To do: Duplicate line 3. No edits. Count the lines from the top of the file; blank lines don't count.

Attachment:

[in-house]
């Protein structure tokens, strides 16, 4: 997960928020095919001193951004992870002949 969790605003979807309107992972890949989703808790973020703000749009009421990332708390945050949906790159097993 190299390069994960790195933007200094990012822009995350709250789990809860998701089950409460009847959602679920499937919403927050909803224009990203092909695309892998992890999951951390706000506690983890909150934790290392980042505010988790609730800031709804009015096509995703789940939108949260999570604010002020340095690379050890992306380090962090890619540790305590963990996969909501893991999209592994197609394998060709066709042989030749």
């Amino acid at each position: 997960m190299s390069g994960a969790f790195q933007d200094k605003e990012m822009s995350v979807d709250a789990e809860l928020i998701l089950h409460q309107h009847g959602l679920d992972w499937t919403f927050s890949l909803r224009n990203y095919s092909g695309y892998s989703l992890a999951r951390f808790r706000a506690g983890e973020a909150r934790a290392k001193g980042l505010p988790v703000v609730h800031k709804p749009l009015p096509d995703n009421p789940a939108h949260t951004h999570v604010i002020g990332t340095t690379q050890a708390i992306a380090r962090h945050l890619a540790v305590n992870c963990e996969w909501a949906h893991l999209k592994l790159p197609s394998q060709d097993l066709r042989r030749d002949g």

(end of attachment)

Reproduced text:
């Amino acid at each position: 997960m190299s390069g994960a969790f790195q933007d200094k605003e990012m822009s995350v979807d709250a789990e809860l928020i998701l089950h409460q309107h009847g959602l679920d992972w499937t919403f927050s890949l909803r224009n990203y095919s092909g695309y892998s989703l992890a999951r951390f808790r706000a506690g983890e973020a909150r934790a290392k001193g980042l505010p988790v703000v609730h800031k709804p749009l009015p096509d995703n009421p789940a939108h949260t951004h999570v604010i002020g990332t340095t690379q050890a708390i992306a380090r962090h945050l890619a540790v305590n992870c963990e996969w909501a949906h893991l999209k592994l790159p197609s394998q060709d097993l066709r042989r030749d002949g």